The Lies and Crimes of Albus Dumbledore Pt 1

By request here is my examination of Albus Dumbledore and some of his actions and possible motivations thereof.

This essay is quite long so I have broken it up into multiple parts so please bear with me. Also, these are just my interpretations of events as portrayed in the books. They are just my opinions, I respect the fact that many absolutely adore Dumbledore. Also, I only classify the seven books as canon, nothing else. Now to the point of this whole thing.

The Lies and Crimes of Albus Dumbledore

In any crime you have to eliminate the distractions and distill things down to the unholy trinity; motive, means, and opportunity. In addition to these questions are who, what, where, when and why. Herein lie the details of the crime, oftentimes the two important questions that will lead to the person responsible for the crime are, who had the most to gain from the crime? Who had the most to lose if the crime had not been committed? Answer these questions and you will likely have found the guilty party.

There were many, many crimes committed in the Harry Potter story. Many of them by the so called “dark side.” But surprisingly a great many by the light side, and nearly all of them were committed by, or at the behest of one man, the recognized leader of the light Albus Dumbledore. In this essay I examine many of the events in canon with an eye toward spotting inconsistencies and illogical behavior.

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My Observations about some of the characters in Harry Potter

A collection of observations I have made about various characters in the HP universe over the years.

I started reading the books as an adult and at first, I thought it was an entertaining story. But let me tell you, my opinion of the Wizarding world as portrayed in the HP books is all kinds of messed up, and that's putting it politely.

Among some of the first people we meet in Sorcerer's Stone/Philosopher's Stone are the Dursleys and you can tell from the get-go that these are people you are meant to dislike. We also get to meet one of our first honest-to-goodness wizards, Albus Dumbledore. He looks like a wizard, he's got this neat gizmo with the funny name. He's dressed eccentrically, he's got the long white beard and hair, the boots and the cloak. He must be wise and good, he looks wise and good. But as the scene progresses, and indeed as the series progresses, it makes one wonder.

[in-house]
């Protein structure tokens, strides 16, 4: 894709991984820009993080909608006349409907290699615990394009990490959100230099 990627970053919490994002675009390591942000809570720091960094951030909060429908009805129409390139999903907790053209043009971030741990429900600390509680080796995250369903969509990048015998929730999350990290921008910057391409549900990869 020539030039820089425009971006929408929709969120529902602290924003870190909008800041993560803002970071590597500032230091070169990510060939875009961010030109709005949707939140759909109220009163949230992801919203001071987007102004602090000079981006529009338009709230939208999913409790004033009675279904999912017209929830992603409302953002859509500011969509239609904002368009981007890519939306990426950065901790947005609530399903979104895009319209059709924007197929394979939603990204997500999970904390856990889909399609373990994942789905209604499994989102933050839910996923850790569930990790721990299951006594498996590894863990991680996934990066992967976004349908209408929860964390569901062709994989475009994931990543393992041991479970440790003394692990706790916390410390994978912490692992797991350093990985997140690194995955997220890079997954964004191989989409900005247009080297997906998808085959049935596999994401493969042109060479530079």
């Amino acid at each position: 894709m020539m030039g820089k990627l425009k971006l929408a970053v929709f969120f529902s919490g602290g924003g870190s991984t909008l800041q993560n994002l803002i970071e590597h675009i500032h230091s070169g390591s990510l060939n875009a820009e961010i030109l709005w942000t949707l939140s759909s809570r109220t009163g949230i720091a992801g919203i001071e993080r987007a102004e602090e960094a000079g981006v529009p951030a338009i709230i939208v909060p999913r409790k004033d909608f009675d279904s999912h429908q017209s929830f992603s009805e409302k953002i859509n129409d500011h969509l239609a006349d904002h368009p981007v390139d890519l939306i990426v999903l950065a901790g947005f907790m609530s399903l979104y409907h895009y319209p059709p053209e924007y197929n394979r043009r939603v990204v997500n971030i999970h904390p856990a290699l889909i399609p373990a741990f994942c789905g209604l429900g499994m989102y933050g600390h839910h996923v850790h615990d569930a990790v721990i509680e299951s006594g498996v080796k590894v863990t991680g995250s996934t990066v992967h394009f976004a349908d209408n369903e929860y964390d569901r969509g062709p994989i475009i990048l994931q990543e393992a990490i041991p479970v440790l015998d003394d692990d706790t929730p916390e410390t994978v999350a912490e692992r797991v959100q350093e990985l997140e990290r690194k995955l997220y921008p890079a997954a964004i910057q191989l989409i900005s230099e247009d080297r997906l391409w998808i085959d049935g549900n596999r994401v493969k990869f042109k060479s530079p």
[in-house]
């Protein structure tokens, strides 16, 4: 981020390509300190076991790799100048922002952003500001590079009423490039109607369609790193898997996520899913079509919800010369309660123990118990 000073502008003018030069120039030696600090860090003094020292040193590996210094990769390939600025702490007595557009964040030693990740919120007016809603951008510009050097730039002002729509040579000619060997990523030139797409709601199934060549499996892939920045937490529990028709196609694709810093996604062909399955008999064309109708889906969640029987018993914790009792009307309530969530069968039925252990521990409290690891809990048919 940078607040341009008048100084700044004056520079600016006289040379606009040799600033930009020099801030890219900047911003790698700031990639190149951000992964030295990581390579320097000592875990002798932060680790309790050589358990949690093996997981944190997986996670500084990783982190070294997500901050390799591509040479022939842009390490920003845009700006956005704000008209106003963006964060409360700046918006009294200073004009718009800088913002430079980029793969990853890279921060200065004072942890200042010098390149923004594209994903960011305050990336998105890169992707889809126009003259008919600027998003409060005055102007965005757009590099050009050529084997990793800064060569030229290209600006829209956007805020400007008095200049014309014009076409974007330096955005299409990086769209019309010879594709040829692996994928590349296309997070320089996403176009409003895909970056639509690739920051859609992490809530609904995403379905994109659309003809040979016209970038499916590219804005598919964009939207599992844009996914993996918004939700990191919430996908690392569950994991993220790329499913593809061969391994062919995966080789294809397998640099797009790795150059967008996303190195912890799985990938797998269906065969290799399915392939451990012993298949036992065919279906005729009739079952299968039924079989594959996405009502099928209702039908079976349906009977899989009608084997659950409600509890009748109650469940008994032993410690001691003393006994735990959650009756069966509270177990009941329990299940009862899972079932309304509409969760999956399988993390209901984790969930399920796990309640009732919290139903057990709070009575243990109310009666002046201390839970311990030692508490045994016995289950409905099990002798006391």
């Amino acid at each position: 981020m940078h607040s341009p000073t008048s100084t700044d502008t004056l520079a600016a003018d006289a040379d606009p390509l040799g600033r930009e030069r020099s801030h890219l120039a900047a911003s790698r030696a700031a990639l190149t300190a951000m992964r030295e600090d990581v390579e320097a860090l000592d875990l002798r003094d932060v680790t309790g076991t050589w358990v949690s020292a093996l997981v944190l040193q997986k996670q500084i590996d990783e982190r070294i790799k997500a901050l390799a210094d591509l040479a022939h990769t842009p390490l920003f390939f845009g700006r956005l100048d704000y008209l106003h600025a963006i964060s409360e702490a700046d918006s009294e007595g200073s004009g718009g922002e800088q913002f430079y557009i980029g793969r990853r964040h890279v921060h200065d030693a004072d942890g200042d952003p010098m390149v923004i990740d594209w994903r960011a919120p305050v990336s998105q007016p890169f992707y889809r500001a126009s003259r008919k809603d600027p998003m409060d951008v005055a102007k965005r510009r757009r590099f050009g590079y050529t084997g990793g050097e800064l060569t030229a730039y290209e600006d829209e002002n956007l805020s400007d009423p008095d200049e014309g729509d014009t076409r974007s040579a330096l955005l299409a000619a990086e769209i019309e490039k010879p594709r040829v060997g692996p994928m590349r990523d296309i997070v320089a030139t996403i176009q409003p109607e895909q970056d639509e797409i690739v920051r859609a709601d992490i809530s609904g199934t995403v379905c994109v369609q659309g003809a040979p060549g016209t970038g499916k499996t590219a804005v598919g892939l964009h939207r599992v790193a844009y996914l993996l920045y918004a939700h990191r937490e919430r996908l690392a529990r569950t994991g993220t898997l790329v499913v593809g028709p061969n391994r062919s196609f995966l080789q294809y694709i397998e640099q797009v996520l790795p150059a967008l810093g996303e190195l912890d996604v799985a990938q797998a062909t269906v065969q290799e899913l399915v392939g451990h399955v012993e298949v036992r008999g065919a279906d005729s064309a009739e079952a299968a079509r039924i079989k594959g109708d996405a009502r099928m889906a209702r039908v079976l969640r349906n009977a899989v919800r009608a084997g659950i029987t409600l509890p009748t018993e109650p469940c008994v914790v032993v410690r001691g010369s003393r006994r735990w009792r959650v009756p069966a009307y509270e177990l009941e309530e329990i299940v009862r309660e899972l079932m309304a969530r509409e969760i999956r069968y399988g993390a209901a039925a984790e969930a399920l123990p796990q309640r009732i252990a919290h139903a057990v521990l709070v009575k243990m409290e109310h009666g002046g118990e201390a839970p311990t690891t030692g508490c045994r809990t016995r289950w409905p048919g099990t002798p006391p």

But as for my list let me just work my way down it.

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tea, books

The Animal Paradox as represented in the Harry Potter series


The Animal Paradox as represented in the Harry Potter series
or,
'Page 394'

Image result for werewolf man harry potter


Erica Fudge defines the Animal Paradox as the idea that in practically every instance of interaction between humans and animals, there is some form of a paradox. We view animals as both like, and not like us. We both love, and hate them. This essay explores how the Animal Paradox is represented within Harry Potter, with a particular focus on lycanthropy and animagi.

You can read my essay:
Here on LiveJournal
Here on AO3
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Hogwarts: The Castle





Hogwarts castle was not built by the founders, nor was it originally built to house a school. Castle building technology did not arrive in Britain until after the Norman Conquest in 1066. The founders most likely set up their “school” in a large town called Hogwarts, which had already existed in one form or another for millennia.

Hogwarts castle must have been built long after the founding for the defence of the town called Hogwarts and continued to be used for military and political purposes for many centuries afterward before it came to house the modern Hogwarts School.


I explain:


  • When Hogwarts was built

  • How it lead to the founding of Hogsmeade

  • What purpose the castle was used for before it became a school

  • Why it contains something as powerful as the Room of Requirement

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Hogwarts: an Evolution





(Copyright - mellie-lyn)

Hogwarts did not appear fully form out of the founders’ shared vision; it evolved slowly over the centuries to the recognisable school in the Harry Potter books.